(director: James Pondsoldt; screenwriters: Scott Neustadter/Michael H. Weber/based on the novel by Tim Tharp; cinematographer: Jess Hall; editor: Darrin Navarro; music: Rob Simonson; cast: Miles Teller (Sutter Keely), Shailene Woodley (Aimee Finckley), Brie Larson (Cassidy), Kyle Chandler (Thomas Keely), Mary Elizabeth Winstead (Holly Keely), Jennifer Jason Leigh (Ms. Keely), Bob Odenkirk (Dan), Dayo Okeniyi (Marcus), (Ricky). Andre Royo (Mr. Aster); Runtime: 95; MPAA Rating: R; producers: Michelle Krumm/Andrew Lauren/Shawn Levy/Tom McNulty; A24; 2013)


“Both Teller and Woodley are engaging actors who put forth their character’s struggles with tremendous conviction and guile.”

Reviewed by Dennis Schwartz

Director James Pondsoldt(“Smashed”/”Off The Black”) bases this coming-of-age teenage angst driven sitcom on the 2008 novel by Tim Tharp and it’s adapted to the big screen by the same team of Scott Neustadter and Michael H. Weber that gave us (500) Days of Summer. The grand design here is to make the familiar identity issues and parental relationship questions of modern teens be understood by adults, look different than the typical teen flick even if covering the same turf, and sincerely reflect the attitudes of the teens observed. In all that it takes a few necessary risky steps forward before taking a more questionable cautious step back in its sermonizing squishy conclusion. It was shot in the Yale graduate Pondsoldt’s hometown of Athens, Georgia, that gives it the look of the unnamed idealized integrated suburban community it features in the film.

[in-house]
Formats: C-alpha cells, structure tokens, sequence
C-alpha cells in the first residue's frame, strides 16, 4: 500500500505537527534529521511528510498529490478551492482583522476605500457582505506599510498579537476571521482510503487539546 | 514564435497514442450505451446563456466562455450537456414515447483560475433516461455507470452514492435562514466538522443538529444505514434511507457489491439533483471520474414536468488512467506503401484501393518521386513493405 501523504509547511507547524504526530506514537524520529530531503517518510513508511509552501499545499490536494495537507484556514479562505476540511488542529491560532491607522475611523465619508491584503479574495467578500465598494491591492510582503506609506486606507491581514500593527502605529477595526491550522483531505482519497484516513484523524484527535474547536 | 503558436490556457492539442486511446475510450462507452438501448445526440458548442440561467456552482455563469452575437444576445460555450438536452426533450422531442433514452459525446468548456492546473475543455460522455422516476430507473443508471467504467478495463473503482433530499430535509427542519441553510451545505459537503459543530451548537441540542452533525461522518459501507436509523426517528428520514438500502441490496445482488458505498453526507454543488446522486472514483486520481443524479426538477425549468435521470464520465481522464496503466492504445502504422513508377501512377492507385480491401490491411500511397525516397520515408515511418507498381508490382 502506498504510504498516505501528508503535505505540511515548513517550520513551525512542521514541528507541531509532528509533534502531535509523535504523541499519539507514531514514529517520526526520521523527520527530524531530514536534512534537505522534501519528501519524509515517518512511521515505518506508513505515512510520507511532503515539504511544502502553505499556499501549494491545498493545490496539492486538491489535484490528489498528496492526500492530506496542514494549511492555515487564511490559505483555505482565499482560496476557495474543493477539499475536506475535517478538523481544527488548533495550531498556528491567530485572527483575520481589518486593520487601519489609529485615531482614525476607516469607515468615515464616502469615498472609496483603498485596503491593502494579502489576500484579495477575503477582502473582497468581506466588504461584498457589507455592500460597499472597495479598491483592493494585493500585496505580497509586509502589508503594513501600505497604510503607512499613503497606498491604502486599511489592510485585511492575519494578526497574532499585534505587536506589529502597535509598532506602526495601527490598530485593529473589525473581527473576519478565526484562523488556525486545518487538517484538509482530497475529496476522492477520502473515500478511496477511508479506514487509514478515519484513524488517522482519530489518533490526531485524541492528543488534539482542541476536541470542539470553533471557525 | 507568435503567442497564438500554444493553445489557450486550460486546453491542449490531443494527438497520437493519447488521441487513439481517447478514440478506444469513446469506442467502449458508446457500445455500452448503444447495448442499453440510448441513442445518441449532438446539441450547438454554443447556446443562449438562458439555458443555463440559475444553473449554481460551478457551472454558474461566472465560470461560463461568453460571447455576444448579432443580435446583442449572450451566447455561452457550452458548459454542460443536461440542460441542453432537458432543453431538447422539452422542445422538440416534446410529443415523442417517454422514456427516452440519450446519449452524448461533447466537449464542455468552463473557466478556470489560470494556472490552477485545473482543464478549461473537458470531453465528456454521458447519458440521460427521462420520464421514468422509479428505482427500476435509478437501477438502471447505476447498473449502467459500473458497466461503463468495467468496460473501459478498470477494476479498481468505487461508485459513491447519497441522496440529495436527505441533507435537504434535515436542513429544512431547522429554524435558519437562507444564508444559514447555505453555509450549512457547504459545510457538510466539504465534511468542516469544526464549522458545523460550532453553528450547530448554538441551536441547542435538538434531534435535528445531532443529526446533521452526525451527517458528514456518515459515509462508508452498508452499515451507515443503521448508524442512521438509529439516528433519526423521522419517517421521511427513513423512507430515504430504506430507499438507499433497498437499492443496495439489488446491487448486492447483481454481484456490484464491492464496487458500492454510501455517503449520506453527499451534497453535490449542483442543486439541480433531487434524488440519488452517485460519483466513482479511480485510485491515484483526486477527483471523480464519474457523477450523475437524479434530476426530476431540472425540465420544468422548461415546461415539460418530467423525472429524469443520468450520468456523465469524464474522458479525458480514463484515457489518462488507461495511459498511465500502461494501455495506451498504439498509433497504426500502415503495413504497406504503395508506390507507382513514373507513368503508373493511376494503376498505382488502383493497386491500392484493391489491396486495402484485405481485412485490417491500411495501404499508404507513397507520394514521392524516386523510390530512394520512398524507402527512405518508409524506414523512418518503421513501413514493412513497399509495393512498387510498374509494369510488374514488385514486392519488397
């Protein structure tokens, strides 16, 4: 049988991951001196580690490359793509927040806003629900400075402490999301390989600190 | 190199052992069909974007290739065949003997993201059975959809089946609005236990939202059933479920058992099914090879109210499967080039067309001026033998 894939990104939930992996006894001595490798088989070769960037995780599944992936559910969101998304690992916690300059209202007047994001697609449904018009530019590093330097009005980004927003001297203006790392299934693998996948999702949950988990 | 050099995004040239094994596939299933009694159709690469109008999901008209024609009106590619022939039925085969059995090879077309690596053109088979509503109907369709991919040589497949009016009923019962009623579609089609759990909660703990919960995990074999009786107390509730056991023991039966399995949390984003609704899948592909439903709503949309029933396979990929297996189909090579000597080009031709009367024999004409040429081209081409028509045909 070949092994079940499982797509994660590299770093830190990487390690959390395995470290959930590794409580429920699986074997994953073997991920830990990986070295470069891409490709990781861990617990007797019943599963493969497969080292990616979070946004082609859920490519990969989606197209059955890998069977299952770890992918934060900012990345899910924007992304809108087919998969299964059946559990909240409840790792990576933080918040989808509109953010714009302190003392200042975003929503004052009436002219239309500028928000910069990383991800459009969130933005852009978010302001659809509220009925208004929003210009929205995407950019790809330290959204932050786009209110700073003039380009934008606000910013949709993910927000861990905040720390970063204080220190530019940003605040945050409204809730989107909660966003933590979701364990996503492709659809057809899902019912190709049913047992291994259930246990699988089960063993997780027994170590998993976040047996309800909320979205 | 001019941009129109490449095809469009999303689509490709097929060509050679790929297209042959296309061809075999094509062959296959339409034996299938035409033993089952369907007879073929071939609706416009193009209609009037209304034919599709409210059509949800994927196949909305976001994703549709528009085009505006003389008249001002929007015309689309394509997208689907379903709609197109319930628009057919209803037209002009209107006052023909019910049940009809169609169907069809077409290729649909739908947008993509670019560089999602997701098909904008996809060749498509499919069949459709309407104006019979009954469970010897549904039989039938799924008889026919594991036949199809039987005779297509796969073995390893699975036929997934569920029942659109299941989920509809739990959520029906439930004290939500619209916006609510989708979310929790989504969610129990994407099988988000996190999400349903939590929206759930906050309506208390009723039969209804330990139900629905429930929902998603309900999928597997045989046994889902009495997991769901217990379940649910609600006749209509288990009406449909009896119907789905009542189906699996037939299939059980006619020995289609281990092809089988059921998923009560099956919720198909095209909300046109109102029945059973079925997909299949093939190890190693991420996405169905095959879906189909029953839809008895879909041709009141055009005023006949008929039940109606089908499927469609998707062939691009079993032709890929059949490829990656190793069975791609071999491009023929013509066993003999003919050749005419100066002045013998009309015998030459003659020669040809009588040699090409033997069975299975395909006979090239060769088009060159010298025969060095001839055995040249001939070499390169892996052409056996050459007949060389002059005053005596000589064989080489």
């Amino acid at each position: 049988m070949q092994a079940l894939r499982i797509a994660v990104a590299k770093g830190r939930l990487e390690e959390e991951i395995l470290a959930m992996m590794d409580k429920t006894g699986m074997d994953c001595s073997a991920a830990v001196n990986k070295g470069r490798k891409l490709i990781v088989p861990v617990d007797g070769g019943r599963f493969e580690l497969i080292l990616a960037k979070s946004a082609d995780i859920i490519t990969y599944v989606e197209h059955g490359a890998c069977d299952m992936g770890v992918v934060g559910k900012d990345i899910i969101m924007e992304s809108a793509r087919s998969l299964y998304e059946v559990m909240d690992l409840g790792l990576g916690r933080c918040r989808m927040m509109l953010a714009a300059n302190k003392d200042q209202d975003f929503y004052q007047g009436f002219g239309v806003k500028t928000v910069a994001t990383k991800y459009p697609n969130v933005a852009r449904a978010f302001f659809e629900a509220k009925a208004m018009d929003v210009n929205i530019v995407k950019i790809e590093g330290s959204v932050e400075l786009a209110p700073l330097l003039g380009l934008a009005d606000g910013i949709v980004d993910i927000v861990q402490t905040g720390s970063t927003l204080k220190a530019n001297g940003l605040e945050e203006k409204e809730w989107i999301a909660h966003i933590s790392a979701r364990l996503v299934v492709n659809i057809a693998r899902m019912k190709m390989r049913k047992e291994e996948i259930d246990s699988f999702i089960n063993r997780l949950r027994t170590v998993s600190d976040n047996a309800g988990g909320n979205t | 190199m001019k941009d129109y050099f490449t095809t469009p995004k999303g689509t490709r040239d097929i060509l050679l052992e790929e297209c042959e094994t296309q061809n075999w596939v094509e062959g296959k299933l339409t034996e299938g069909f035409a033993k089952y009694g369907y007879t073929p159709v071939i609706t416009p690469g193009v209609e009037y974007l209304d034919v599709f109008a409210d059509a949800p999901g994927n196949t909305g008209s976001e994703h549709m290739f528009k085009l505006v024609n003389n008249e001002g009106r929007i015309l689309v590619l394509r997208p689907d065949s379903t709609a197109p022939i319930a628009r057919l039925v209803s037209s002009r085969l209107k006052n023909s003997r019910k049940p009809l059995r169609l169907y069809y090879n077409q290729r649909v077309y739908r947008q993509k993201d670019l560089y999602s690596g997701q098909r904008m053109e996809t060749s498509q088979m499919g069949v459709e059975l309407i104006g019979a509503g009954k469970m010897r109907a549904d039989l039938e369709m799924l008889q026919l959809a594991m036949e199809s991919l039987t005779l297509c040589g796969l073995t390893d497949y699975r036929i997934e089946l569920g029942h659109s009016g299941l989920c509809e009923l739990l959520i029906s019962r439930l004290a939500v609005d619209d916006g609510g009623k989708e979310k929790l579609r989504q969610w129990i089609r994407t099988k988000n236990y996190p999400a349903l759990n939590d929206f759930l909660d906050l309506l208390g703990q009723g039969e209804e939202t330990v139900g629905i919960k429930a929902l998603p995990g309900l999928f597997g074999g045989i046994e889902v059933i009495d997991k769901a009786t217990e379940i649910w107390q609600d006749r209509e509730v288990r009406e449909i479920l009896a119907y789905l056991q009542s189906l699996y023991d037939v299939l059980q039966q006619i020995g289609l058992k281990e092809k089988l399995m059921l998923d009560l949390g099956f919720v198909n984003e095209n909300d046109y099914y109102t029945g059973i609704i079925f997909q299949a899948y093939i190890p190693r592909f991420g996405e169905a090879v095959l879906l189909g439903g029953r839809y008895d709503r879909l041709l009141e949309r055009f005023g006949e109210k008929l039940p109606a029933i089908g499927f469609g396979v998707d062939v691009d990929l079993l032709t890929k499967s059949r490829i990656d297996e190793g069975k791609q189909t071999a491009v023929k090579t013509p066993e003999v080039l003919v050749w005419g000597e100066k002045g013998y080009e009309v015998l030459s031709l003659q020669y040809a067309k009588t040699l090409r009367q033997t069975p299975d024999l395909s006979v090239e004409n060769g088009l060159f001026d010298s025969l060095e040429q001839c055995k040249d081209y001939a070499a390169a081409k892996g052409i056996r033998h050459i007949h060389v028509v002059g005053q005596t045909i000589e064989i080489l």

Sutter Keely (Miles Teller) is a free-spirit, poor decision-maker and aimless popular high school senior with the gift of gab, an affinity for charming people, hanging with the in-crowd, and suffering from a masked drinking problem whereby he covers up his fears of failure.Dumped by his perfect girlfriend Cassidy (Brie Larson) over a misunderstanding, she now hangs out with black football star (Dayo Okeniyi) in a possible romantic relationship. This leaves the distraught Sutter waking up drunk one morning on the lawn of a stranger’s house. There he meets ‘on the cute’ his high school classmate, Aimee Finckley (Shailene Woodley), the sci-fi bookworm. She’s sweet, bright and an unpopular nice girl, working a paper route. The opposites begin an unlikely cautious relationship, with the naive Aimee helping the failing Sutter in geometry and Sutter helping to loosen up the senior class dork to be more aggressive in speaking up to her bossy mom.

It takes a long time for us to see how much damage was done to Sutter by his self-absorbed barfly father (Kyle Chandler), who abandoned the family when his only son was a youngster. This took the life out of Sutter’s hard-working hospital receptionist beleaguered mother (Jennifer Jason Leigh) and left his older comfortably married sister (Mary Elizabeth Winstead) frosty to dad. When Sutter and Aimee visit his father in a town a few hours away, we understand why his mom kept him away from dad all these years. It becomes apparent, even to the fun-loving Sutter, that he must change and become more responsible or he will end up a dead-beat just like his lush father. It also becomes apparent that Aimee is the perfect match for him, but it takes a few more dramatic scenes and some words of wisdom from mom to make the troubled youngster see that he doesn’t have to be like his dad.

The pic excels in parts because both Teller and Woodley are engaging actors who put forth their character’s struggles with tremendous conviction and guile, but the story loses its natural flow and turns sentimental in the over-played visit to dad scenes. They bring out a few heavy-handed predictable messages relating to the perils of alcohol and of ruining relationships by being unfaithful.